I am speaking later this week at the Museum Computer Network (MCN) 2020 conference about how museums adapt their interactive experiences to a world where COVID-19 makes it problematic to touch anything and about the tension between doing that work in-house or with a third-party vendor. In advance of that presentation we are releasing NFC Clock, a simple Android application to demonstrate NFC Host Card Emulation (HCE) functionality.
For those unfamiliar with the terms “NFC” or “HCE” here’s a quick overview:
NFC is an acronym for Near Field Communications, which are a set of communications protocols to enable contactless messaging between electronic devices. In its simplest form one device acts, passively, as a “tag” containing a value that is read by a second, active, device.
HCE is the acronym for Host Card Emulation. It allows a hardware device with an embedded NFC antenna, like a phone, to be configured to act as though it were an NFC tag. For example this is how many contactless payment systems work: Software instructs your phone to use HCE to configure itself as an NFC tag that broadcasts your bank or credit card number that is read by a payment terminal in a shop.
NFC Clock uses Android’s HCE functionality to make a phone broadcast itself as a new NFC tag, containing the current date and time, every second. Does that sound absurd? It should, because it is. The NFC Clock application is not meant to be “practical” but to serve as a reference implementation and a template for more sophisticated applications that want to use Android’s NFC/HCE functionality. It is meant to be a starter-kit to allow an institution to begin thinking about how it might enable near-field and touchless interactions using the phones, the so-called “bring-your-own” devices, that its visitors already carry with them.
SFO Museum is investigating whether or not there are practical applications for HCE in our galleries and interactive displays. We haven’t made a determination yet but in as much as we’ve gotten the basic plumbing to work we are eager to share what we’ve learned so far, for two reasons. The first is something I said while writing about some experimental work around museum objects, NFC tags and mobile phones:
I probably wouldn’t recommend installing a fleet of Android phones in the walls and gallery cases of a museum but, for a unit cost of $100, there are a number of places where a tiny computer with a screen, an internet connection, sophisticated graphics and rendering capabilities and the ability to programatically broadcast itself (HCE) would be ripe with possibility.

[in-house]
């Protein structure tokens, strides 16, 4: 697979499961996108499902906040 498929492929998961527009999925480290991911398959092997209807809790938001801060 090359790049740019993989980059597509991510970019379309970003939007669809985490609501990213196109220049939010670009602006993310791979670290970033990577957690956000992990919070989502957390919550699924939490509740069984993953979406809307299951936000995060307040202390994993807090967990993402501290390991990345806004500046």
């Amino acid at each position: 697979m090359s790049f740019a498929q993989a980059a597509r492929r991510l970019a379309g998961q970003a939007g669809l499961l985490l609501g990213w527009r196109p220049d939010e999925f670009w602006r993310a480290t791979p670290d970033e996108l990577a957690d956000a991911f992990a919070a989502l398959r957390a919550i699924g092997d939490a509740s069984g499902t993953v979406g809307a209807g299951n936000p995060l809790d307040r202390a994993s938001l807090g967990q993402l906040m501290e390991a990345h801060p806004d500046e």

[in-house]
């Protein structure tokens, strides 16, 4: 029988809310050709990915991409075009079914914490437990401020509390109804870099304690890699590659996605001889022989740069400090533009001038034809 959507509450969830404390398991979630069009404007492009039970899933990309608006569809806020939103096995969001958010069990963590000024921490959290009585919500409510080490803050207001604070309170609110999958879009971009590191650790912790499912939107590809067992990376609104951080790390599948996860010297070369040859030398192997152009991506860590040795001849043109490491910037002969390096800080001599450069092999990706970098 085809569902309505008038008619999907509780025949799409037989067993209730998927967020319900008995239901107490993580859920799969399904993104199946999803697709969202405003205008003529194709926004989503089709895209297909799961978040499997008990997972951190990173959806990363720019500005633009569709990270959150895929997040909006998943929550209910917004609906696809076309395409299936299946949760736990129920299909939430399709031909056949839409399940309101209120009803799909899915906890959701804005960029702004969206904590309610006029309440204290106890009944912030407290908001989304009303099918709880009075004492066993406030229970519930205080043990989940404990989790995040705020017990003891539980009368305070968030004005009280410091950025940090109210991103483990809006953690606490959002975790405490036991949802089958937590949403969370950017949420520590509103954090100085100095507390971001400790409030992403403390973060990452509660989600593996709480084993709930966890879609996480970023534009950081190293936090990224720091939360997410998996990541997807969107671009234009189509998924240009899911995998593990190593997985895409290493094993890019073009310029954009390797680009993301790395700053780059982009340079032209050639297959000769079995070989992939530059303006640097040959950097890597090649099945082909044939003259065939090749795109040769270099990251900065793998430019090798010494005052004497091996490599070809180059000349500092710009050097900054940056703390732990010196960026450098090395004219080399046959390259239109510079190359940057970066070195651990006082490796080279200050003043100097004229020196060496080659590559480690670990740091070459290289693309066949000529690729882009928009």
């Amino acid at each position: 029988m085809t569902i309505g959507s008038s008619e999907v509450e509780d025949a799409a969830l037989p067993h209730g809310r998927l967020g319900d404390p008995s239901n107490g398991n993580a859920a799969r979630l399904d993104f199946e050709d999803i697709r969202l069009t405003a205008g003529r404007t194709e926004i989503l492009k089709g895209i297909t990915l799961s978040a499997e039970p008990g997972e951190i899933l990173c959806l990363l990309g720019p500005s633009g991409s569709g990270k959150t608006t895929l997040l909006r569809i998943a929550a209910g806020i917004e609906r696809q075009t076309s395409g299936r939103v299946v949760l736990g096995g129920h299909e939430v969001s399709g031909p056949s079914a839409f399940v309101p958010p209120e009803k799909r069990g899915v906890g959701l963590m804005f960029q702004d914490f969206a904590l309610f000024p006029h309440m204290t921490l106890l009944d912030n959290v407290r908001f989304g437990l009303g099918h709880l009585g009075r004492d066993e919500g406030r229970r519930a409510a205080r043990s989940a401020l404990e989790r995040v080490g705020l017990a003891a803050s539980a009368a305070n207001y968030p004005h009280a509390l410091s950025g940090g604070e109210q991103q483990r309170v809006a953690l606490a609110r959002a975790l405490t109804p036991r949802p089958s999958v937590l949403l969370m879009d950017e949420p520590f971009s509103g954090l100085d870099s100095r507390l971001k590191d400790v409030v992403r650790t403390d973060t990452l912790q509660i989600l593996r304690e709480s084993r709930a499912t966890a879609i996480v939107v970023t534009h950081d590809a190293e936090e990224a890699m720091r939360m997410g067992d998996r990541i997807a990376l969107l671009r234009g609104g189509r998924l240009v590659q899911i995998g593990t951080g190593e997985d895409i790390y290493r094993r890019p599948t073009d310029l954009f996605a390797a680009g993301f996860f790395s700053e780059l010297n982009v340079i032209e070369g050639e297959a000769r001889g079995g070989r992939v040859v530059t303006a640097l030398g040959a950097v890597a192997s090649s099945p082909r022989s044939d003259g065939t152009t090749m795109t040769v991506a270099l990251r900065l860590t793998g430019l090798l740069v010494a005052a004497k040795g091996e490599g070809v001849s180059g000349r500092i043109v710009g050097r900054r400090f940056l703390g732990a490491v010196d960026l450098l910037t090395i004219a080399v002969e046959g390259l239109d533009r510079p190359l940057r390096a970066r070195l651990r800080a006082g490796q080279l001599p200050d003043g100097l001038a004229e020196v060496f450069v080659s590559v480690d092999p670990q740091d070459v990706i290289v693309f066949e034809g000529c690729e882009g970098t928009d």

The second is something I wrote on this weblog recently about the need for the cultural heritage to produce and share small focused tools:
The cultural heritage sector needs as many small, focused tools as it can produce. It needs them in the long-term to finally reach the goal of a common infrastructure that can be employed sector-wide. It needs them in the short-term to develop the skill and the practice required to make those tools successful. We need to learn how to scope the purpose of and our expectations of any single tool so that we can be generous of, and learn from, the inevitable missteps and false starts that will occur along the way.
NFC Clock is not meant to answer the question “How should my museum use HCE?” but only to answer the question “Where do I even get started with HCE?” We know that everyone is busy, especially so these days, and that the documentation for some of these technologies can be scarce and confusing. We are sharing what we have learned already in a spirit of generosity and with the hope that it will make things just a little bit easier for the next person who asks “How might we…?”
The source code for NFC Clock is open-source and available from the sfomuseum GitHub account:
In a similar spirit I have also released a pair of minimalist iOS applications for reading and writing NFC tags. The reader application is what’s used to read tags “published” by the NFC Clock application in the video above. These are early-stage tools so they lack polish but they work and, importantly, can be used as reference implementations for more sophisticated applications: